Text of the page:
You are Your Child’s First Teacher (page 2)
You have probably heard this many times, but what does it really mean? Does it mean you have to sit for hours teaching your baby phonics and playing classical music? Does it mean you have to buy expensive educational materials? It is not necessary to spend lots of money, or to become an expert reading teacher. It simply means that you should do the things that parents have done for centuries that feel so right, like singing to your child, talking in that high-pitched exaggerated language, sharing books and pictures, and simply spending time doing the things you like to do. If you like to fish, take your child along with you, no matter how young she is. If you like to walk, put your baby in the stroller and go for a walk together, pointing out the buildings and the birds, the trees and the people.
Even routine tasks can be learning opportunities for young children. A trip to the grocery store can be educational, and may even be enjoyable if you spend a little time showing your baby or toddler the colors of the packages and labels on the cans, and telling him the names of fruits and vegetables. For a slightly older child, a trip to the grocery store can be a lesson in classification (all soups are shelved together, all cold foods are in the same place), or an early reading lesson (can you find the cereal that starts with K?).
One of the best times for children to learn their colors is when they get dressed. Ask her to choose the red sweater or the green one. She can choose the pink pants or the blue ones. She will learn colors very quickly this way. She will also learn some independence skills as you give her some limited choices.
Giving your toddler small tasks to do can help him to learn many things. Ask him to bring two apples, one for himself and one for you. He is learning a math skill by doing this, i.e. that two people need an apple each. Ask him to bring a ball for daddy and a ball for himself. He will figure out eventually that he needs to bring two. He will glow with pride when he brings you the things you have asked for. Ask him to put away the yellow truck in the brown basket. He is learning colors as well as learning where things belong, another skill important for both math and reading. Expect and accept mistakes. We all learn from our mistakes, and he will get it right eventually. Don’t expect serious help from your child at this time; however, toddlers will learn to bring things and put things away. Of course, they will probably dump them out as soon as they are put away, since that is what toddlers do. You will need to distract him with another task if you want the toys to stay away.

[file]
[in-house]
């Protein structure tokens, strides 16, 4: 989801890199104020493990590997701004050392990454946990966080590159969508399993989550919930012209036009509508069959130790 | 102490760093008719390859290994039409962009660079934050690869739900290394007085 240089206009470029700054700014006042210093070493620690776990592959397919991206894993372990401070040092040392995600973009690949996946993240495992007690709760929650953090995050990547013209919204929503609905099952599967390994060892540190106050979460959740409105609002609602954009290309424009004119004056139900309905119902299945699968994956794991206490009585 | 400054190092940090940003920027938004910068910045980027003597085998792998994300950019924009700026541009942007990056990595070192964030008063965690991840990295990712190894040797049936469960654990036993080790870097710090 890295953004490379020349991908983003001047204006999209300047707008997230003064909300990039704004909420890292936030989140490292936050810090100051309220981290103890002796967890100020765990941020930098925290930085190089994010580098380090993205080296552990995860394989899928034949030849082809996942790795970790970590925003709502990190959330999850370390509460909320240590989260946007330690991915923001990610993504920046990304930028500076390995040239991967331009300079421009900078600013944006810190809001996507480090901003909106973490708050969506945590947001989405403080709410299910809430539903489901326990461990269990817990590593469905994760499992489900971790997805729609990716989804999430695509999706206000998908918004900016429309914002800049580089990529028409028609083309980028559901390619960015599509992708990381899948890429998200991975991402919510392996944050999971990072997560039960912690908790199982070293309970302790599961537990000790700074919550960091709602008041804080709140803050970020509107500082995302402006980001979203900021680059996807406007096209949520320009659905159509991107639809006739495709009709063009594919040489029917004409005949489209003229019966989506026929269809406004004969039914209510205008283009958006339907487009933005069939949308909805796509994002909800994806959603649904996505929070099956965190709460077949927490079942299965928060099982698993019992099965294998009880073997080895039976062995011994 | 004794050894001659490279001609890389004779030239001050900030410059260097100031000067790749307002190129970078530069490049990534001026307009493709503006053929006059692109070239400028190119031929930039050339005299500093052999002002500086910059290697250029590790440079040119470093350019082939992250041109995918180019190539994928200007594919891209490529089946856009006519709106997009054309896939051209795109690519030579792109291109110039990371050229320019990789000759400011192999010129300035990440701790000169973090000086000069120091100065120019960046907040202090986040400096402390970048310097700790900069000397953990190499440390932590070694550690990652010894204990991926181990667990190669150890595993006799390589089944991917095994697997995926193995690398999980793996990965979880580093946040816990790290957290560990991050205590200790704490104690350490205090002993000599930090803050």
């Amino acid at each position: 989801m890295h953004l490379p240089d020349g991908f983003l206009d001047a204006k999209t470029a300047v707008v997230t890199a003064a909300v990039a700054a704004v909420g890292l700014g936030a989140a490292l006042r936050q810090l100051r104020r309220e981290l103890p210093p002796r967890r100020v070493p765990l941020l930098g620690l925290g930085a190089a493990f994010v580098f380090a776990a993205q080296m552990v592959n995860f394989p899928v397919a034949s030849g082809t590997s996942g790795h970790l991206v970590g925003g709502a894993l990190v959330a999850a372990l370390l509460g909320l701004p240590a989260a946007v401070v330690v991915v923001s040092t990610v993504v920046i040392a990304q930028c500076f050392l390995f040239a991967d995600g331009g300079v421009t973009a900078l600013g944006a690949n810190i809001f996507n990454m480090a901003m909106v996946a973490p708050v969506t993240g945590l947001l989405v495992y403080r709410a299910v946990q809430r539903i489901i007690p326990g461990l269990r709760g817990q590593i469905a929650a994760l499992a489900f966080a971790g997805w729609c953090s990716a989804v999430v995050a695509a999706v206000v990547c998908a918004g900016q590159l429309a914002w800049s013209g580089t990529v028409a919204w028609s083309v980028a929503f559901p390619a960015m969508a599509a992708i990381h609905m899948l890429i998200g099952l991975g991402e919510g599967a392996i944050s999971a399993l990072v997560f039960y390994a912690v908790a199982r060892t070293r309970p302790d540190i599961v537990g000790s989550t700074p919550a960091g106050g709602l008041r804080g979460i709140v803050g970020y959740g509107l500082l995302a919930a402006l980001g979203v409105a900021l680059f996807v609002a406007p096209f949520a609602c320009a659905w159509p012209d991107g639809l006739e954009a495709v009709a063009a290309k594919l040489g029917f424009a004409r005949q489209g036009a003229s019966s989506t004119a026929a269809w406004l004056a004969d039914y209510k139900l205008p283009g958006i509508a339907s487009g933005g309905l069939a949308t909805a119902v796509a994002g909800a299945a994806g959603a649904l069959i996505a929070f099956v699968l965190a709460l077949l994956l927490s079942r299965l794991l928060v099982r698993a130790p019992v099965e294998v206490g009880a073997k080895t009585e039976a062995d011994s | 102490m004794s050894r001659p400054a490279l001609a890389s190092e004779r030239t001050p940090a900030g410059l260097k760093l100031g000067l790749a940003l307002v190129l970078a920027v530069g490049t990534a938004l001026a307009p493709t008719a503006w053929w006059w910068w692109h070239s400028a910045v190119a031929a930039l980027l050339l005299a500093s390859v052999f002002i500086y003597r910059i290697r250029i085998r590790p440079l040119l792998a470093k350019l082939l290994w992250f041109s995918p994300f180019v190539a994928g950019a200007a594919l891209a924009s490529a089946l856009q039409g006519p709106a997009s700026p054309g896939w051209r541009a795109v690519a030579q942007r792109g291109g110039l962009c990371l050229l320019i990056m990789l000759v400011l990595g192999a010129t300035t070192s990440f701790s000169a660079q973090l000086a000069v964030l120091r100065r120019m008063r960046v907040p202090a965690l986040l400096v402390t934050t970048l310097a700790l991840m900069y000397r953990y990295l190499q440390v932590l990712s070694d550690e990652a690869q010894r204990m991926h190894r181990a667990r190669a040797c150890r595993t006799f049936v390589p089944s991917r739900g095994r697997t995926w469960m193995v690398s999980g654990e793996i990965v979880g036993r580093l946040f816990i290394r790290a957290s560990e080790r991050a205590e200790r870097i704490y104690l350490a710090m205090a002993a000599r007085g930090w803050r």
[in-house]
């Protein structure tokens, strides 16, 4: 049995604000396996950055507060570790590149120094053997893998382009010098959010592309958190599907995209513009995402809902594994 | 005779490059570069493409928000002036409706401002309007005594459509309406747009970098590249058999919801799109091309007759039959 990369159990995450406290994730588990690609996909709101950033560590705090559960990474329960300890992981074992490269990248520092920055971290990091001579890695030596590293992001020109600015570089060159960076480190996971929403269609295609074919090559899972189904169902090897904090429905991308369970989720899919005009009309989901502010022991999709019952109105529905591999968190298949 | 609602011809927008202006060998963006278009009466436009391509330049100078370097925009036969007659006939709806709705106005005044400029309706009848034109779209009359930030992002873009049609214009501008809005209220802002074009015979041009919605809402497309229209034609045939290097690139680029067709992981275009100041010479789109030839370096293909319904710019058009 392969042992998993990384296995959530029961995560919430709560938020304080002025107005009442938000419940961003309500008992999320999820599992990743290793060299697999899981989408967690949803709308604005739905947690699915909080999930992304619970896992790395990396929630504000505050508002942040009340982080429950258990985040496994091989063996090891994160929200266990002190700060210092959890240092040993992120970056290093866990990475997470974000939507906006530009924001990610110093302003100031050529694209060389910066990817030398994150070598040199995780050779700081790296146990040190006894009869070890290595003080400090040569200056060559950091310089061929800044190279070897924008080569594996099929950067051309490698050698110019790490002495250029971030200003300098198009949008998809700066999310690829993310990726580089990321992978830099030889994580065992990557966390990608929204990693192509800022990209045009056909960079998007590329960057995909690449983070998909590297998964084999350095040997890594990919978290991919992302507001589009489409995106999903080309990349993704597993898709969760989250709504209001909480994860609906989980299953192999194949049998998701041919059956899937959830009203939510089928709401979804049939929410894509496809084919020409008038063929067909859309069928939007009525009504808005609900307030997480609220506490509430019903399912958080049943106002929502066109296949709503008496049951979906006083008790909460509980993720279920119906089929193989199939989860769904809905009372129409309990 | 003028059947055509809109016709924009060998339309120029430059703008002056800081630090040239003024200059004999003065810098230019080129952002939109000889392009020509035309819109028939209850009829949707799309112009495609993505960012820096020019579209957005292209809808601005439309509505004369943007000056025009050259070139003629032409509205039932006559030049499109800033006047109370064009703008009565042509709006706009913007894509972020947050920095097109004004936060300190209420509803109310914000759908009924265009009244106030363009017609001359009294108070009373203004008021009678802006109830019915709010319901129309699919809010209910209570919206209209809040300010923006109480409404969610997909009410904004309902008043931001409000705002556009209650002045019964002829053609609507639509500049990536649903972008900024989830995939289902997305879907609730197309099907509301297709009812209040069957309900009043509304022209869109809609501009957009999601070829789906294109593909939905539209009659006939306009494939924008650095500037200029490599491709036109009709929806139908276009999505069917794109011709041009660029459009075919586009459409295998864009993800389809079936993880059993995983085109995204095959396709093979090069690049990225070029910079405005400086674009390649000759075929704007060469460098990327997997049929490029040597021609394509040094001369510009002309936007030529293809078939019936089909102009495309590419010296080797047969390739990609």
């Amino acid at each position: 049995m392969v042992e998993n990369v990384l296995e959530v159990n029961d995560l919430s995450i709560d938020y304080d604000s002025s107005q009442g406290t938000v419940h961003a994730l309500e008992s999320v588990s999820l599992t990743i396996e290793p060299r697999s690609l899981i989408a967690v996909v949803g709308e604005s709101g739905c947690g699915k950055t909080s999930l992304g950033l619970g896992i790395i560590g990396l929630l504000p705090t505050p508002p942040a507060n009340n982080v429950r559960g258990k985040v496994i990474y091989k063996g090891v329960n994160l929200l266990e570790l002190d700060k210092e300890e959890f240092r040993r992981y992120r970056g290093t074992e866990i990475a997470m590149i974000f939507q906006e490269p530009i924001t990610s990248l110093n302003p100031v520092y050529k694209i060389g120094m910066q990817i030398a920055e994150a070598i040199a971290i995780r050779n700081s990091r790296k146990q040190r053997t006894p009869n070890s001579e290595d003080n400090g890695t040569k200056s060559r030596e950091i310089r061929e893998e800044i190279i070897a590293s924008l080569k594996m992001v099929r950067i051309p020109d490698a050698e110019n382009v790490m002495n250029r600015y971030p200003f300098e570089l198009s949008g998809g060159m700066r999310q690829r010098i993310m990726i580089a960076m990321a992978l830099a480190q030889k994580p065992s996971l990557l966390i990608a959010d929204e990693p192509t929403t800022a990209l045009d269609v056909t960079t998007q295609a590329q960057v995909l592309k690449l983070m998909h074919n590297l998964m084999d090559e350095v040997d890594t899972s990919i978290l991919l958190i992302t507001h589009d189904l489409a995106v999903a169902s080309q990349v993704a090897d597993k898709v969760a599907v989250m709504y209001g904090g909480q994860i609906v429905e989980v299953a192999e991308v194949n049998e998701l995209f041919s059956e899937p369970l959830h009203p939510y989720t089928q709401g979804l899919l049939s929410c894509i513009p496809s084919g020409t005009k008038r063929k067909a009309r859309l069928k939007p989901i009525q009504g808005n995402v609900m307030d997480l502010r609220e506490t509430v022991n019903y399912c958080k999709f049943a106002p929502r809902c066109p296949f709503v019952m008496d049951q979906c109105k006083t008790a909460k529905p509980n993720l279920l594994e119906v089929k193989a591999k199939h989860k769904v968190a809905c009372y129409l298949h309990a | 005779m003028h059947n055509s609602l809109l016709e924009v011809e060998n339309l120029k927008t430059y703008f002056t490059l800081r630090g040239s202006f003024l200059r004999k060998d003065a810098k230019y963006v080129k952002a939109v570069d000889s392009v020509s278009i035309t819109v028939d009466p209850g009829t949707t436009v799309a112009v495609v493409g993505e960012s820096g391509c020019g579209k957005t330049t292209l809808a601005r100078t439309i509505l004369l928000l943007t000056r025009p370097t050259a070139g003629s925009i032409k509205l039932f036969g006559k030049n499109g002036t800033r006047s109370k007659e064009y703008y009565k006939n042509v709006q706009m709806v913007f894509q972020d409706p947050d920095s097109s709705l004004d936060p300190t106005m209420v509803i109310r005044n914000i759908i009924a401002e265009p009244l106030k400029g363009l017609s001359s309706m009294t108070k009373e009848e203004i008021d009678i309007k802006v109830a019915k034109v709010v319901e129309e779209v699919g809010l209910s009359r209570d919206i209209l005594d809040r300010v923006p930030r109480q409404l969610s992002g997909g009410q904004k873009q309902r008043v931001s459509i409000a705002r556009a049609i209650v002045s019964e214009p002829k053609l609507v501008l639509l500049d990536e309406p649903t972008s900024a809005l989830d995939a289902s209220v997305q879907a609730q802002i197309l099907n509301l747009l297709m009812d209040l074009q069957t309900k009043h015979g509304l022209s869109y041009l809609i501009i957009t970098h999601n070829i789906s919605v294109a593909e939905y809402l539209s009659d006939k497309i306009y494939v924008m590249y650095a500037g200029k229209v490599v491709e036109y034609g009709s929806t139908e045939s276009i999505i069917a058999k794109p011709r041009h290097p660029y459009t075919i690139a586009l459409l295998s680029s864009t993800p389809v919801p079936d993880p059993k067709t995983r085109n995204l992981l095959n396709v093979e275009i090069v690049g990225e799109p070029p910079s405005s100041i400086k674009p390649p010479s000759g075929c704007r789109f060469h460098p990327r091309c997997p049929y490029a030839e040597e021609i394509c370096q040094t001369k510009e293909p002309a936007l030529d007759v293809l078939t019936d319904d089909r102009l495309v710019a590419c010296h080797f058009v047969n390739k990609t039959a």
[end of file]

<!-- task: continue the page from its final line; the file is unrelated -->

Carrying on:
Read to your child as often as you can. It’s good to set aside 20-30 minutes each day to read, but if you only have five minutes to spare, it is still valuable to share a short story, showing your little one that you value reading, no matter how busy you are. Being a good role model plays an important part in your child’s success with reading, so read things out loud wherever you are- in the car, in the kitchen, walking in the neighborhood, or even working at the computer. She will learn that reading is a useful skill and will be motivated to learn to read.
Remember that you teach your child social skills too, and that these skills are also important for school success. Your child learns by watching and imitating you to be kind and compassionate, to take his turn, to value other people and their needs, to greet people with a friendly, “Good morning!” Children watch and take note of everything we do. This does not mean that we have to be perfect, just aware that we are indeed our children’s first teachers.
Reprinted with the permission of the Center for Parent Involvement. © 1999, Tampa, Florida.
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